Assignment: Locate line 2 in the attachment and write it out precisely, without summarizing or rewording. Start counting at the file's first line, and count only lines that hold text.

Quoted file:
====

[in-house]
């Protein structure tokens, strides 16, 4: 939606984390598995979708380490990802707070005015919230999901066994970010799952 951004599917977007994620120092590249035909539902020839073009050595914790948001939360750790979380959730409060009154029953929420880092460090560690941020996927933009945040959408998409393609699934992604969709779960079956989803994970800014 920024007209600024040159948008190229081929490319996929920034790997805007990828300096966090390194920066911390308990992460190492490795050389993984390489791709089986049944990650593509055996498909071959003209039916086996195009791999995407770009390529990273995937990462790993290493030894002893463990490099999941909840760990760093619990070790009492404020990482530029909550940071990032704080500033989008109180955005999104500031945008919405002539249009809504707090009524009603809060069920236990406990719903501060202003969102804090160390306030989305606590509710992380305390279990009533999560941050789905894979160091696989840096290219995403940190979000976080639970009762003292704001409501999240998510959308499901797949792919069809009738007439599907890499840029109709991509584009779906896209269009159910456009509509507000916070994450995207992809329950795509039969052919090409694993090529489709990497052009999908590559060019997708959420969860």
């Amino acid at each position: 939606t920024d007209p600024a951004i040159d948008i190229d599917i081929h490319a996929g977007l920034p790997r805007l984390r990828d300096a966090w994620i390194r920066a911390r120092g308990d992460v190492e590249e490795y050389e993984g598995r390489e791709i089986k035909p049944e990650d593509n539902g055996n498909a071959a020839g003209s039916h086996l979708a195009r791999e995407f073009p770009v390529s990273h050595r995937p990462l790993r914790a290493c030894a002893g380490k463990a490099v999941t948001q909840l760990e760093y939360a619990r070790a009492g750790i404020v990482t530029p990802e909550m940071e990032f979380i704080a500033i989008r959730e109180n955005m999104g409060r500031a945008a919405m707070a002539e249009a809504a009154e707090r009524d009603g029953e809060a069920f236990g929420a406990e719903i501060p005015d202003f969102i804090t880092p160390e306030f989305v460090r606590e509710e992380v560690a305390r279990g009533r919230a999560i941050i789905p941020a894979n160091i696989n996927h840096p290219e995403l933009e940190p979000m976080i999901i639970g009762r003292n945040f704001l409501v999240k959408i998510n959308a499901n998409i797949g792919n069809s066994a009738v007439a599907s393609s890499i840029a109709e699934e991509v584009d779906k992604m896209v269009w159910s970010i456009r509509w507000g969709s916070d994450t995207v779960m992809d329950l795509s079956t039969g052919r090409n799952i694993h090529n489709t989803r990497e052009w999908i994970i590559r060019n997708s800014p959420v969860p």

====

């Protein structure tokens, strides 16, 4: 939606984390598995979708380490990802707070005015919230999901066994970010799952 951004599917977007994620120092590249035909539902020839073009050595914790948001939360750790979380959730409060009154029953929420880092460090560690941020996927933009945040959408998409393609699934992604969709779960079956989803994970800014 920024007209600024040159948008190229081929490319996929920034790997805007990828300096966090390194920066911390308990992460190492490795050389993984390489791709089986049944990650593509055996498909071959003209039916086996195009791999995407770009390529990273995937990462790993290493030894002893463990490099999941909840760990760093619990070790009492404020990482530029909550940071990032704080500033989008109180955005999104500031945008919405002539249009809504707090009524009603809060069920236990406990719903501060202003969102804090160390306030989305606590509710992380305390279990009533999560941050789905894979160091696989840096290219995403940190979000976080639970009762003292704001409501999240998510959308499901797949792919069809009738007439599907890499840029109709991509584009779906896209269009159910456009509509507000916070994450995207992809329950795509039969052919090409694993090529489709990497052009999908590559060019997708959420969860």